SANTIAGO, Cuba (Reuters) - Cuban leaders pledged to keep socialism alive but toned down the anti-U.S. rhetoric at Cuba’s first national holiday since re-establishing diplomatic relations with the United States on July 20.
Sunday marked the 62nd anniversary of the first offensive by Fidel Castro’s guerrillas against the army of U.S.-backed leader Fulgencio Batista in 1953, starting a rebellion that brought down Batista more than five years later.
The most important holiday on Cuba’s revolutionary calendar, Sunday’s celebration featured artistic performances and patriotic speeches.
Missing were the blistering, anti-imperialist tirades that Fidel Castro, now 88 and retired as president, once made a staple of July 26, the date of the attack on the Moncada barracks in Santiago, a city on the eastern end of Cuba some 500 miles (800 km) from Havana.
Current Cuban President Raul Castro has generally softened his critique since reaching detente with U.S. President Barack Obama last December. Obama has chosen to engage Cuba, departing from past presidents who mostly sought to punish Cuba for its one-party system and record of jailing and harassing dissidents.
Sunday’s keynote speaker, Vice-President Jose Ramon Machado Ventura, called the re-establishment of diplomatic relations the culmination of a first step that began in December.
He also mentioned the two main grievances Cuba still has with the United States: Washington’s economic embargo against the island and the U.S. naval base at Guantanamo Bay in eastern Cuba, territory that Cuba wants returned.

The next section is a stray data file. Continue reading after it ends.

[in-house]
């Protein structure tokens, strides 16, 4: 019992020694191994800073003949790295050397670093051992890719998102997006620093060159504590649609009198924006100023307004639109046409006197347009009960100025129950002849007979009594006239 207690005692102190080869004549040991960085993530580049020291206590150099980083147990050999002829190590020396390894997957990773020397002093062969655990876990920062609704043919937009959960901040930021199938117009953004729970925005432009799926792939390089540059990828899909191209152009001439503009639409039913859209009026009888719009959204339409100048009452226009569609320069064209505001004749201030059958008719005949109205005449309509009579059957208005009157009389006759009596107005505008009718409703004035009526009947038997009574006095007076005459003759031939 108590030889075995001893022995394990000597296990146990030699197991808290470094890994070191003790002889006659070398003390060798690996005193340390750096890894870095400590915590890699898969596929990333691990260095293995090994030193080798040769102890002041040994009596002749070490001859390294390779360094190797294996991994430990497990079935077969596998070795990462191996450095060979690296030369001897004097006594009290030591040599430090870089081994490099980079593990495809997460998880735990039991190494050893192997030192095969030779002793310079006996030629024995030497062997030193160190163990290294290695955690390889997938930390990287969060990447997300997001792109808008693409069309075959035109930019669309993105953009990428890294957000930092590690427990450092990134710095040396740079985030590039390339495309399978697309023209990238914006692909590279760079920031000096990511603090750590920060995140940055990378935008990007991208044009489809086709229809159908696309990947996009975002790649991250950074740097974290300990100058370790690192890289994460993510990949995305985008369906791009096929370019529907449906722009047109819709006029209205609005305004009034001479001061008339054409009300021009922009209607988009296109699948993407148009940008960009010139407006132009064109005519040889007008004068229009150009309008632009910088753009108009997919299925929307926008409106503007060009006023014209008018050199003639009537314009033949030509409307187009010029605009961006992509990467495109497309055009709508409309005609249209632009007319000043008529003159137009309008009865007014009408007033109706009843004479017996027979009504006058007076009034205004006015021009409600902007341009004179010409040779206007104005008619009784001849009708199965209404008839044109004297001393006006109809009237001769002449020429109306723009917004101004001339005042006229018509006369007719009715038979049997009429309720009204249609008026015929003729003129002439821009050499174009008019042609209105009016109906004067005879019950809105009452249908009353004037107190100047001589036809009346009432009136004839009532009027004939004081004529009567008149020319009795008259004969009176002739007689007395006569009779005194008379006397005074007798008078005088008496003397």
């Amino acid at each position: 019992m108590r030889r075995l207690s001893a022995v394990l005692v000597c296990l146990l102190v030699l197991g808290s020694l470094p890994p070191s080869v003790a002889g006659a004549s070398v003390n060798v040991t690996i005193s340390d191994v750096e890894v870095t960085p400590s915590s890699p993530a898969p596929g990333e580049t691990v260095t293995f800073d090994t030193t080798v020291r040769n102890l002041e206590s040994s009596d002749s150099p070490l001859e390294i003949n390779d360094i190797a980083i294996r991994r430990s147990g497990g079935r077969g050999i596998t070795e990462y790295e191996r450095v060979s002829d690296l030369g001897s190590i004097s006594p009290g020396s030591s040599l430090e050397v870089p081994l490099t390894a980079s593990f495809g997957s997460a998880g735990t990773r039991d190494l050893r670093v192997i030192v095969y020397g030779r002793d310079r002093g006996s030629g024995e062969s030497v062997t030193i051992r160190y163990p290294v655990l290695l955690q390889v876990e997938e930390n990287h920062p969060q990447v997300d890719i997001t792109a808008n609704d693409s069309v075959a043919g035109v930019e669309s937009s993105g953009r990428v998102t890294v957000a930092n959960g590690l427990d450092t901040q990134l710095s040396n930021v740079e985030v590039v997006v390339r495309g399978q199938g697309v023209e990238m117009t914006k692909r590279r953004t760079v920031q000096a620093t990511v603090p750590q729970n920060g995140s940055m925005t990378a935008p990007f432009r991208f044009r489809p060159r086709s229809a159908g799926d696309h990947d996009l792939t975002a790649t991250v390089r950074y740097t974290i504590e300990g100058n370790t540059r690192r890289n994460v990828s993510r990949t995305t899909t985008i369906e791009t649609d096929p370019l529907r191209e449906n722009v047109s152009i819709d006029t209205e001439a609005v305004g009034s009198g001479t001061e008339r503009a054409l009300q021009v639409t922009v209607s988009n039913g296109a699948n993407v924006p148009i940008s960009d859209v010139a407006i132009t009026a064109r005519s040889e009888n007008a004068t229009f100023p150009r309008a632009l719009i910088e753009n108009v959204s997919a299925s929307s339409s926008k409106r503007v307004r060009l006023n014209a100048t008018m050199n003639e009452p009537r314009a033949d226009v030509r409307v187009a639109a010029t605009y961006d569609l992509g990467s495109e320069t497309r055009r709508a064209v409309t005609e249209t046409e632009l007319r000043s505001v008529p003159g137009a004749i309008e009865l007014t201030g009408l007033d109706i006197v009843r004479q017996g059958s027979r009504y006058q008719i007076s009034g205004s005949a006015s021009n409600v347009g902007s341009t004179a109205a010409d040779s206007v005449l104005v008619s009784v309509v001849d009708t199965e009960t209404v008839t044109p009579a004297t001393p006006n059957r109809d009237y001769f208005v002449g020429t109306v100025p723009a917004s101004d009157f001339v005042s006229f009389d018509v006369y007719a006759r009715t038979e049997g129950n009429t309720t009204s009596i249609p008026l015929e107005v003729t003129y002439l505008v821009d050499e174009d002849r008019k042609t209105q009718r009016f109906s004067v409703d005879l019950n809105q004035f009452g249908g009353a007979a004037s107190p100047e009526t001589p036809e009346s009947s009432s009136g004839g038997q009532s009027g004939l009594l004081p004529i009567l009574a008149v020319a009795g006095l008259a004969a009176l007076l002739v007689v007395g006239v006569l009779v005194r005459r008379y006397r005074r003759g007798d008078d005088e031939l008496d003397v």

“Now begins a long and complex road toward normalization of bilateral relations that includes among other aspects the end of the blockade and the return of the Guantanamo naval base,” Machado Ventura, 84, told 6,000 Cubans gathered at the Moncada barracks.
Obama has asked Congress to begin lifting the embargo but faces opposition from the Republican majority. Senior U.S. officials have repeatedly said Guantanamo is not up for discussion.
Although Raul Castro personally absolved Obama for past U.S. aggression against Cuba, some Cubans remain circumspect.
“I don’t trust imperialism, not even a little,” said Ernesto Gonzalez, 84, one of the rebels who attacked the barracks in 1953. “They have been cheating us since we first became a republic in 1902. They have taken all the riches from our country. We aren’t going to let ourselves get cheated again by imperialism. Fidel will never be vanquished.”
Reporting by Jaime Hamre; Editing by Daniel Trotta, Larry King